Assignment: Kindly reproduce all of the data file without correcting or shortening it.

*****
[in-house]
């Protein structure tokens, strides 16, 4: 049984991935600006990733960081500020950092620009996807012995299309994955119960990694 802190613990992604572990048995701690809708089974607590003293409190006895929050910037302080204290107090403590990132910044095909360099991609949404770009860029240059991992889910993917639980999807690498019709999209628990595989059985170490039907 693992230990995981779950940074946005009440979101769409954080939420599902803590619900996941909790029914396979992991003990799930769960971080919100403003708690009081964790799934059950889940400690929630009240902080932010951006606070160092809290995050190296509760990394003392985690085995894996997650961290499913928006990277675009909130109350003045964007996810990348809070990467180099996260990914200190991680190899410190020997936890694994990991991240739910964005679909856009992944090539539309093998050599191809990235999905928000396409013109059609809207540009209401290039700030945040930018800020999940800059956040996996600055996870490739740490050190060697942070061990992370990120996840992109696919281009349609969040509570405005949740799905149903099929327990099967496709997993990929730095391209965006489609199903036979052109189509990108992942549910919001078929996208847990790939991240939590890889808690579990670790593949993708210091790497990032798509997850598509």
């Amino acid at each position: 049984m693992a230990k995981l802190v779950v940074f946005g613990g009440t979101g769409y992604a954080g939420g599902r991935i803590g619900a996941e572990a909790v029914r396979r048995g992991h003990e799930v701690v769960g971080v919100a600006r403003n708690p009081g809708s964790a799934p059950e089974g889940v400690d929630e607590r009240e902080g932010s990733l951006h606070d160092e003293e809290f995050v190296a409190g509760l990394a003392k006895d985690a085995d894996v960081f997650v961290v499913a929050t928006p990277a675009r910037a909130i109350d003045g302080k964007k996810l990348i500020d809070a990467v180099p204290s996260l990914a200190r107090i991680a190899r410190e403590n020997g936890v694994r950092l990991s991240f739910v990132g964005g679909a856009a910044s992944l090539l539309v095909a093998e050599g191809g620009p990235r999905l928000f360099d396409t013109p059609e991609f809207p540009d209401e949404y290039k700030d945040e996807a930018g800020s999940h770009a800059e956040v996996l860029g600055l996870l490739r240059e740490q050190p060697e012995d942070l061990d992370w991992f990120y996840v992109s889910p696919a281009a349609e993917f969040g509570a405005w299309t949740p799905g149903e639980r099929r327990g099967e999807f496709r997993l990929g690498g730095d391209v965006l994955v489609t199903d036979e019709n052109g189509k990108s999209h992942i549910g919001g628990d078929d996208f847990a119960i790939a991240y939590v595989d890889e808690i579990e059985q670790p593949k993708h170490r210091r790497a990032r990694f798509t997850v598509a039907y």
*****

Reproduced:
[in-house]
């Protein structure tokens, strides 16, 4: 049984991935600006990733960081500020950092620009996807012995299309994955119960990694 802190613990992604572990048995701690809708089974607590003293409190006895929050910037302080204290107090403590990132910044095909360099991609949404770009860029240059991992889910993917639980999807690498019709999209628990595989059985170490039907 693992230990995981779950940074946005009440979101769409954080939420599902803590619900996941909790029914396979992991003990799930769960971080919100403003708690009081964790799934059950889940400690929630009240902080932010951006606070160092809290995050190296509760990394003392985690085995894996997650961290499913928006990277675009909130109350003045964007996810990348809070990467180099996260990914200190991680190899410190020997936890694994990991991240739910964005679909856009992944090539539309093998050599191809990235999905928000396409013109059609809207540009209401290039700030945040930018800020999940800059956040996996600055996870490739740490050190060697942070061990992370990120996840992109696919281009349609969040509570405005949740799905149903099929327990099967496709997993990929730095391209965006489609199903036979052109189509990108992942549910919001078929996208847990790939991240939590890889808690579990670790593949993708210091790497990032798509997850598509």
């Amino acid at each position: 049984m693992a230990k995981l802190v779950v940074f946005g613990g009440t979101g769409y992604a954080g939420g599902r991935i803590g619900a996941e572990a909790v029914r396979r048995g992991h003990e799930v701690v769960g971080v919100a600006r403003n708690p009081g809708s964790a799934p059950e089974g889940v400690d929630e607590r009240e902080g932010s990733l951006h606070d160092e003293e809290f995050v190296a409190g509760l990394a003392k006895d985690a085995d894996v960081f997650v961290v499913a929050t928006p990277a675009r910037a909130i109350d003045g302080k964007k996810l990348i500020d809070a990467v180099p204290s996260l990914a200190r107090i991680a190899r410190e403590n020997g936890v694994r950092l990991s991240f739910v990132g964005g679909a856009a910044s992944l090539l539309v095909a093998e050599g191809g620009p990235r999905l928000f360099d396409t013109p059609e991609f809207p540009d209401e949404y290039k700030d945040e996807a930018g800020s999940h770009a800059e956040v996996l860029g600055l996870l490739r240059e740490q050190p060697e012995d942070l061990d992370w991992f990120y996840v992109s889910p696919a281009a349609e993917f969040g509570a405005w299309t949740p799905g149903e639980r099929r327990g099967e999807f496709r997993l990929g690498g730095d391209v965006l994955v489609t199903d036979e019709n052109g189509k990108s999209h992942i549910g919001g628990d078929d996208f847990a119960i790939a991240y939590v595989d890889e808690i579990e059985q670790p593949k993708h170490r210091r790497a990032r990694f798509t997850v598509a039907y």